It is not a long list but it was good to get started on listing the birds seen on my trip through South Australia, New South Wales and Victoria over the next few weeks. I will write about the birds I see on my journeys in the coming posts on this site.
As I prepared to leave, a small family of Apostlebirds came meandering around my car enabling me to get some good photos. They were constantly calling to each other while they scratched at the ground seeking out a few items to eat for their lunch.
Earlier this year I spent a whole afternoon birding at various sites around my hometown of Murray Bridge here in South Australia. One of those sites was the Rocky Gully Wetlands on Mannum Road. I frequently drive past this wetland area, glancing at the lagoons as I drive, but not stopping. I need to change that and linger for a few minutes and take a much more careful note of the birds present. That action is probably safer than birding while driving, anyway.
On this occasion, there were plenty of birds present. Around the lagoons, there were quite a few smaller bush birds in the trees and shrubs that have been planted in the area. This included Red Wattlebirds, White-plumed Honeyeaters, Singing Honeyeaters and New Holland Honeyeaters. I heard a Grey Shrike-thrush calling and several times I heard the resident Superb Fairy-wrens twittering their soft calls to each other. Several Crested Pigeons were present and three Galahs were the only parrots seen at this location. Normally, I would expect to see Little Corellas and several kinds of Lorikeets here. They were absent on this visit.
On the water of the lagoons or on the several islands I could see quite a few Grey Teal and Chestnut Teal, but interestingly, no Pacific Black Ducks which are very common in this area. A small number of Black-winged Stilts, Eurasian Coots and a solitary Purple Swamphen were seen, along with four Australian Pelicans, a White-necked Heron and a Great Egret. The egret was slowly wading in the shallows looking for a feed. It is a pity I didn’t get a good photo of this bird and its reflections in the water.
Of particular interest were the small group of both Royal and Yellow-billed Spoonbills. I always love seeing these species wherever I go birding. The most interesting sighting, however, was the count of twelve Australasian Darters. While this number is common in many parts of Australia, I have never seen so many in one spot in this region. Probably the most numerous species present were the Silver Gulls, with between 30 and 40 birds around the wetlands.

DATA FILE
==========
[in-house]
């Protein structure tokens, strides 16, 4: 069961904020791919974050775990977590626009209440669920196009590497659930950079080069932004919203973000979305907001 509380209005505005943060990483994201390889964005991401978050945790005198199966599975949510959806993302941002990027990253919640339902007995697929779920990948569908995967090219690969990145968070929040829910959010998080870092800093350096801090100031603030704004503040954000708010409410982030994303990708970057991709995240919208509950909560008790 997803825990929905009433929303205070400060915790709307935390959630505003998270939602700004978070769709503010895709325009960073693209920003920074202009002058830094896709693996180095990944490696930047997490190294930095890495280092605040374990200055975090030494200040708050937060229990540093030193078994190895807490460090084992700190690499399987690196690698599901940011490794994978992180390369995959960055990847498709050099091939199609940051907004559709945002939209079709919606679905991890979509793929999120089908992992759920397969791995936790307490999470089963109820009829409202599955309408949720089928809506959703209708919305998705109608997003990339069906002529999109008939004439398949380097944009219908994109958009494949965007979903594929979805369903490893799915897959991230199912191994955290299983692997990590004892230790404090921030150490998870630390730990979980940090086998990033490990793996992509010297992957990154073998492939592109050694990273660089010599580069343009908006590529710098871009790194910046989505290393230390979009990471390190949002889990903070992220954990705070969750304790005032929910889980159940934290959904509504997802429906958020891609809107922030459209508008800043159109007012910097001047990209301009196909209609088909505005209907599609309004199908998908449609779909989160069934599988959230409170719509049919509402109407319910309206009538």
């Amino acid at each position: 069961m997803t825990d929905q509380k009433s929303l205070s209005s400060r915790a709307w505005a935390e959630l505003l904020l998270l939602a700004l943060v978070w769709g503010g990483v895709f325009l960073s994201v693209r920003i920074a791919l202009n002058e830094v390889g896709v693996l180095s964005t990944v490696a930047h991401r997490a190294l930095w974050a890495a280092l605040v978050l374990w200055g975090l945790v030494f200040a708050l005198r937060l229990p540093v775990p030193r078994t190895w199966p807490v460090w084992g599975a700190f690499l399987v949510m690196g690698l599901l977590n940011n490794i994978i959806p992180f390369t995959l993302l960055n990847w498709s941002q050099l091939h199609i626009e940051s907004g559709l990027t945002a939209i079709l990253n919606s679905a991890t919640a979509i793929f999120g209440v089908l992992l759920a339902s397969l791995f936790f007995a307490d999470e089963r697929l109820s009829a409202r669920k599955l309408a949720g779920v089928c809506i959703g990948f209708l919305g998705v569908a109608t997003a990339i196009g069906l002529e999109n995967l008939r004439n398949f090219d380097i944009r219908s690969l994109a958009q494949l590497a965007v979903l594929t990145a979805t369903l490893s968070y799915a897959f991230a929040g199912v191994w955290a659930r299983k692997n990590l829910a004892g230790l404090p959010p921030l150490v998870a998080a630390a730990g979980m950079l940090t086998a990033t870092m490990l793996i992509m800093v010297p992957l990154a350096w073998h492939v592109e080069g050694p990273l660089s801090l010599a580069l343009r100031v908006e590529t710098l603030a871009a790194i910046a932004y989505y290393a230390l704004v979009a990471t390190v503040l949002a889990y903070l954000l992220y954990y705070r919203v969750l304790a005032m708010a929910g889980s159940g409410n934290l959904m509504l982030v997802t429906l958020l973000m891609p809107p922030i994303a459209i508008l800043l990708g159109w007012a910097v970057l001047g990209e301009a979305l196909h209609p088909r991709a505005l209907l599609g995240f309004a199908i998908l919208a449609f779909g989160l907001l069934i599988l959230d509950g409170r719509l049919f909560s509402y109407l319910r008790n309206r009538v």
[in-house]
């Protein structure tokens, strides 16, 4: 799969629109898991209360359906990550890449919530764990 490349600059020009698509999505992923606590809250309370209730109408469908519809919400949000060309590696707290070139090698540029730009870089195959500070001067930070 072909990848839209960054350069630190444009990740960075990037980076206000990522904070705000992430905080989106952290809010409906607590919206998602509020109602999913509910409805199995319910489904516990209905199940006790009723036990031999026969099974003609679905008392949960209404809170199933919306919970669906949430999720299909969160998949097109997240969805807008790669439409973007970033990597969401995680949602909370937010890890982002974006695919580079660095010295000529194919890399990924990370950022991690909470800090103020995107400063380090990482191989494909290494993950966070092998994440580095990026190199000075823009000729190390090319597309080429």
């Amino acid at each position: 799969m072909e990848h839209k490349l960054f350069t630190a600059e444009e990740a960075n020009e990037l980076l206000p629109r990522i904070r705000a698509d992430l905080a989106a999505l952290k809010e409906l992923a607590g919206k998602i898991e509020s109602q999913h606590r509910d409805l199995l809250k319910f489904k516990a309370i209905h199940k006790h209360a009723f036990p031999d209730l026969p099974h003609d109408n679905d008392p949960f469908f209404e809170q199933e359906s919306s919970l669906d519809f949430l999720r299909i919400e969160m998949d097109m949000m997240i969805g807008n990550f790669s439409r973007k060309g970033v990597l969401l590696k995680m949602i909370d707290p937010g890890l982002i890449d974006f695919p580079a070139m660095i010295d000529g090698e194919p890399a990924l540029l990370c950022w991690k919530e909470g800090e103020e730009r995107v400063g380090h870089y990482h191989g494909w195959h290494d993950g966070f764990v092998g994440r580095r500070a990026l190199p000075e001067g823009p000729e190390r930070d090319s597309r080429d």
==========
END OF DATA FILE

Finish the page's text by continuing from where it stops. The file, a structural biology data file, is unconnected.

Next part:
For each of the species mentioned in this post, I have written one or more articles about them on this site. To read them, go to the search facility in the top right-hand corner and type in the name of the species.
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A few weeks ago I participated in the Global Big Day. This was a special birding day held all over the world. Participants went out birding in their local patch. This could be your own garden, a nearby park, or a little further away. I decided to visit six of my favourite local birding sites, starting with my own garden. It was an interesting and relaxing afternoon. I visited several spots I had not been to in quite a while. Naturally, my camera came with me.
One of my birding sites was Sturt Reserve here in Murray Bridge, South Australia. This reserve, about five kilometres from my home, incorporates large grassed picnic areas along the River Murray. At this point, the river is quite wide and affords good views of quite a range of water birds, including ducks, coots, swamphens, cormorants, darters, pelicans and grebes.
The picnic areas have some old growth gum trees which are favoured spots for a range of parrots, cockatoos, honeyeaters and magpies. To the south of the reserve, there are several shallow lagoons. These generally fill up due to run-off from land nearby during rain. They would also be filled if the river ever flooded. There may even be a way for water to enter these lagoons directly from the river, but I am not aware if this actually happens.
These lagoons also attract a range of water birds. On my special day out birding, I saw Black Swans (see photo above).
As well as the swans I also recorded the following species:
- Pacific Black Ducks,
- Grey Teal,
- Pink-eared Ducks,
- Purple Swamphen
- Eurasian Coots
- Dusky Moorhen
- Black-winged Stilts
Please note that if you click on any of the above list of birds, it will take you to more articles and photos of those species.